Far reaching reforms to the criminal justice system aimed at driving down high re-offending rates and introducing better value for money
Far reaching reforms to the criminal justice system aimed at driving down high re-offending rates and introducing better value for taxpayers were set out today by Justice Secretary, Chris Grayling.
During a speech today he set out a raft of measures including:
- a revolution in the way we rehabilitate offenders, including mentors to meet criminals at the prison gates on release and help them turn away from crime;
- a review of the youth estate, putting education at the centre of our work with young offenders;
- a review of the prison regime, to ensure no prisoners benefit from undeserved privileges and those who break the rules face serious consequences;
- a reshaping of our legal aid system so it commands public confidence; and
- a criminal justice and court system that puts victims first.
Justice Secretary Chris Grayling said:
‘Reoffending rates in this country are shamefully high and we must revolutionise our approach to reforming offenders - we need to stop recycling people around the system.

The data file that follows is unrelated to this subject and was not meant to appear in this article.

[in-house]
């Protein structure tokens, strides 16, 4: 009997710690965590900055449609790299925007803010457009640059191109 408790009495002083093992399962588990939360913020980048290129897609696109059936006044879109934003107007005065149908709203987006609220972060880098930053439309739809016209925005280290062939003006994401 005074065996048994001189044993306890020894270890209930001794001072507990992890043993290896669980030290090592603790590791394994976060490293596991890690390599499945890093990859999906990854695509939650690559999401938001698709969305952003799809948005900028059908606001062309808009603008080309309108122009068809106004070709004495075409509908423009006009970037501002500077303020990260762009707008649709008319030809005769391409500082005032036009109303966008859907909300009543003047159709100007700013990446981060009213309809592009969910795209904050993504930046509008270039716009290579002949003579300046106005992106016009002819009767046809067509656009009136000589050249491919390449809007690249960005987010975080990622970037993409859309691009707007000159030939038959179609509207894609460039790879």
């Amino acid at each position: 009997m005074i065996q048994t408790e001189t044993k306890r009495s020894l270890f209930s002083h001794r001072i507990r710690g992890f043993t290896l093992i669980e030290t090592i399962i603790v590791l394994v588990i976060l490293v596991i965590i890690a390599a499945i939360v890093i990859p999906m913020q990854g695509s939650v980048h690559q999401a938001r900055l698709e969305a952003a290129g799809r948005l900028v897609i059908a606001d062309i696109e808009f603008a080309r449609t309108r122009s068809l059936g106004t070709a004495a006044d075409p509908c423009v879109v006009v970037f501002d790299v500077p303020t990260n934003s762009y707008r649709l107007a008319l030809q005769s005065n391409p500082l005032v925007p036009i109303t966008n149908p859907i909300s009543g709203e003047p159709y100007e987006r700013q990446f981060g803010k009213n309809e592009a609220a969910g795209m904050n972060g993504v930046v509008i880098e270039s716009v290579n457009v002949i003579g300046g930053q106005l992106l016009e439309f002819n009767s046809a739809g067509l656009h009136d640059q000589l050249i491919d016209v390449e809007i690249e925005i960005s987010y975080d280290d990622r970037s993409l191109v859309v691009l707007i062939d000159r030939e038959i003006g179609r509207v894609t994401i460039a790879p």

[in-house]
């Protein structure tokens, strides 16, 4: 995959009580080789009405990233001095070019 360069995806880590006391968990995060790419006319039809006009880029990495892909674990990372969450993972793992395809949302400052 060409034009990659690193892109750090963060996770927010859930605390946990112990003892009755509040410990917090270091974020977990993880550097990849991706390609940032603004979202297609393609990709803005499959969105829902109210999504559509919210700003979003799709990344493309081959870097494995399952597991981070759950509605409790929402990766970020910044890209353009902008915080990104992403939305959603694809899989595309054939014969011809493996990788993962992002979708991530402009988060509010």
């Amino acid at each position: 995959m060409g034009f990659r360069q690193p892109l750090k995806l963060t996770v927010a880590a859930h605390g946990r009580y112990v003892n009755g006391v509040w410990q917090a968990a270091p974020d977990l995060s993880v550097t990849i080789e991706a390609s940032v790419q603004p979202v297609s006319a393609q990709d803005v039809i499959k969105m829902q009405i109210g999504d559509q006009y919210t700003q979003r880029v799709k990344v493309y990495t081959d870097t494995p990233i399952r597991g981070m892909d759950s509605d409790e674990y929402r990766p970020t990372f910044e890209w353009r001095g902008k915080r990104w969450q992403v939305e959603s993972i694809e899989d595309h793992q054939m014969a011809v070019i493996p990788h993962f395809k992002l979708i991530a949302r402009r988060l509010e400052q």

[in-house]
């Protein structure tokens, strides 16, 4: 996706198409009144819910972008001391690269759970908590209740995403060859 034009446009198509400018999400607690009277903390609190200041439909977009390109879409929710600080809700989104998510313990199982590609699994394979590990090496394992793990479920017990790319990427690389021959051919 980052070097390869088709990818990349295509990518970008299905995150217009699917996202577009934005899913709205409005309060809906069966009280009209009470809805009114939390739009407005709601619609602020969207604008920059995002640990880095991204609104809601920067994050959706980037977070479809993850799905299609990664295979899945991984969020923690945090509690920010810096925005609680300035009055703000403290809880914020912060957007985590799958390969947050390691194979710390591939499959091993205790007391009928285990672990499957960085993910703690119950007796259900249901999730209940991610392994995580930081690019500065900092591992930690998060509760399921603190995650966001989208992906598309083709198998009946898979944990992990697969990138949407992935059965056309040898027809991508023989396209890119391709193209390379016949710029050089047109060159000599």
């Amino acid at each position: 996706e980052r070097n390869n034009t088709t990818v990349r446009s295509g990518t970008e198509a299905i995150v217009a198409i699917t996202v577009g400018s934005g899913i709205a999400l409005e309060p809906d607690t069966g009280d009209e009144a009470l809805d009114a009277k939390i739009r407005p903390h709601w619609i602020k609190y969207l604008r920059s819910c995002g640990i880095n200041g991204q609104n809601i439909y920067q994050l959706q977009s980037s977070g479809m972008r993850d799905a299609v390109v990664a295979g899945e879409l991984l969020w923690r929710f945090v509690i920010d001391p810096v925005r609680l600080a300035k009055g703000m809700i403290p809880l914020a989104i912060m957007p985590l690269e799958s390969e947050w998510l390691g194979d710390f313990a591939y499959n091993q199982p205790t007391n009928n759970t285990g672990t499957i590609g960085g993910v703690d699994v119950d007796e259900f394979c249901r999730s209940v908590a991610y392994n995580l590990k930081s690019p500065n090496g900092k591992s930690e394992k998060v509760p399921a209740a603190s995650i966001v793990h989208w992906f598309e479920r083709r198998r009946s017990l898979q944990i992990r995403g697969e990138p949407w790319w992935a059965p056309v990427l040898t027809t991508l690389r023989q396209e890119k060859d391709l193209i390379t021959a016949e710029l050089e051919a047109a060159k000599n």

‘I know we can deliver better rehabilitation for offenders, a smarter system of detaining and educating teenage offenders, a cheaper and better prison system and a criminal justice system that commands public confidence - and at the same time bring costs down.’
He also made clear the significant role the private and voluntary sector will play in the future of offender management, with Payment by Results rolled out across the great majority of community-based offender management work by 2015.
‘I want the state to pay for results and not just for a service. It’s the only way to get the best outcome for both the taxpayer and crucially the people we are trying to help. It means that we only pay for what works. And ‘what works’ means that those leaving prison don’t simply fall back into crime.’
During his speech he said the public sector Probation Service will continue to have an important role to play when it comes to protecting our society against harm.
These latest reforms follow plans to toughen up community sentences so that every adult community sentence includes a form of punishment.
We will soon be publishing further details on our reforms to offender management.
Notes to editors
- A copy of the speech and further details of our reforms will be available shortly.
- For any further details please contact the Ministry of Justice press office on 020 3334 3536.